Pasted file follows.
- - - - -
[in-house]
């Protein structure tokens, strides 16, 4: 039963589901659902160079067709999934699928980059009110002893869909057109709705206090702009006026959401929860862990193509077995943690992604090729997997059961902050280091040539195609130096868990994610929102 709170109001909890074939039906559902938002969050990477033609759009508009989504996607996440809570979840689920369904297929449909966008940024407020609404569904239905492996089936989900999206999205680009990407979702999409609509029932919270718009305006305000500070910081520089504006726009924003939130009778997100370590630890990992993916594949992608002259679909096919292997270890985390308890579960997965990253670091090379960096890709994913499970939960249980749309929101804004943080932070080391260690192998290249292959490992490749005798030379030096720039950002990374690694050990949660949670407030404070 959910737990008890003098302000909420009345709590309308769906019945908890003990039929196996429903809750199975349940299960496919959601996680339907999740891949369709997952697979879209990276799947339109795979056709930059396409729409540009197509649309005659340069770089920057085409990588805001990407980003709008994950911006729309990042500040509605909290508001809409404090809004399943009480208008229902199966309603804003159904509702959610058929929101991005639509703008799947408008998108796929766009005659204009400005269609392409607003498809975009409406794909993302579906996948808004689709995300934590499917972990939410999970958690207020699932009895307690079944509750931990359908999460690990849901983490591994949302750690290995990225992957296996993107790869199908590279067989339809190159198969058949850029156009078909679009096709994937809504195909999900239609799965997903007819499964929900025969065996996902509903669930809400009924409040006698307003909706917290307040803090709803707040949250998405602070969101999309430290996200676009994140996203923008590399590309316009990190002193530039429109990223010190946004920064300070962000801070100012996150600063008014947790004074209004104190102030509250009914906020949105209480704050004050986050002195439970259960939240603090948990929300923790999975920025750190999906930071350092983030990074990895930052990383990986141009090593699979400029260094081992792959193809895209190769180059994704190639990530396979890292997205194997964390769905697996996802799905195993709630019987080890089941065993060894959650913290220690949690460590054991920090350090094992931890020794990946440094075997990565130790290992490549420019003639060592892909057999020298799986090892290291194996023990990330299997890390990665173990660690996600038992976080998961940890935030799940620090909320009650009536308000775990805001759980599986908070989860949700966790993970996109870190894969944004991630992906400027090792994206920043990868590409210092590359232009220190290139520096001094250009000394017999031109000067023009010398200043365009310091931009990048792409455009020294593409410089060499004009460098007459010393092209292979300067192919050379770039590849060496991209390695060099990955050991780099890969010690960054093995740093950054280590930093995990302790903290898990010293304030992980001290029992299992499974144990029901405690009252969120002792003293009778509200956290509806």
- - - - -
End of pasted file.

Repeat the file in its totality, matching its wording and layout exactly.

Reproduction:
[in-house]
């Protein structure tokens, strides 16, 4: 039963589901659902160079067709999934699928980059009110002893869909057109709705206090702009006026959401929860862990193509077995943690992604090729997997059961902050280091040539195609130096868990994610929102 709170109001909890074939039906559902938002969050990477033609759009508009989504996607996440809570979840689920369904297929449909966008940024407020609404569904239905492996089936989900999206999205680009990407979702999409609509029932919270718009305006305000500070910081520089504006726009924003939130009778997100370590630890990992993916594949992608002259679909096919292997270890985390308890579960997965990253670091090379960096890709994913499970939960249980749309929101804004943080932070080391260690192998290249292959490992490749005798030379030096720039950002990374690694050990949660949670407030404070 959910737990008890003098302000909420009345709590309308769906019945908890003990039929196996429903809750199975349940299960496919959601996680339907999740891949369709997952697979879209990276799947339109795979056709930059396409729409540009197509649309005659340069770089920057085409990588805001990407980003709008994950911006729309990042500040509605909290508001809409404090809004399943009480208008229902199966309603804003159904509702959610058929929101991005639509703008799947408008998108796929766009005659204009400005269609392409607003498809975009409406794909993302579906996948808004689709995300934590499917972990939410999970958690207020699932009895307690079944509750931990359908999460690990849901983490591994949302750690290995990225992957296996993107790869199908590279067989339809190159198969058949850029156009078909679009096709994937809504195909999900239609799965997903007819499964929900025969065996996902509903669930809400009924409040006698307003909706917290307040803090709803707040949250998405602070969101999309430290996200676009994140996203923008590399590309316009990190002193530039429109990223010190946004920064300070962000801070100012996150600063008014947790004074209004104190102030509250009914906020949105209480704050004050986050002195439970259960939240603090948990929300923790999975920025750190999906930071350092983030990074990895930052990383990986141009090593699979400029260094081992792959193809895209190769180059994704190639990530396979890292997205194997964390769905697996996802799905195993709630019987080890089941065993060894959650913290220690949690460590054991920090350090094992931890020794990946440094075997990565130790290992490549420019003639060592892909057999020298799986090892290291194996023990990330299997890390990665173990660690996600038992976080998961940890935030799940620090909320009650009536308000775990805001759980599986908070989860949700966790993970996109870190894969944004991630992906400027090792994206920043990868590409210092590359232009220190290139520096001094250009000394017999031109000067023009010398200043365009310091931009990048792409455009020294593409410089060499004009460098007459010393092209292979300067192919050379770039590849060496991209390695060099990955050991780099890969010690960054093995740093950054280590930093995990302790903290898990010293304030992980001290029992299992499974144990029901405690009252969120002792003293009778509200956290509806």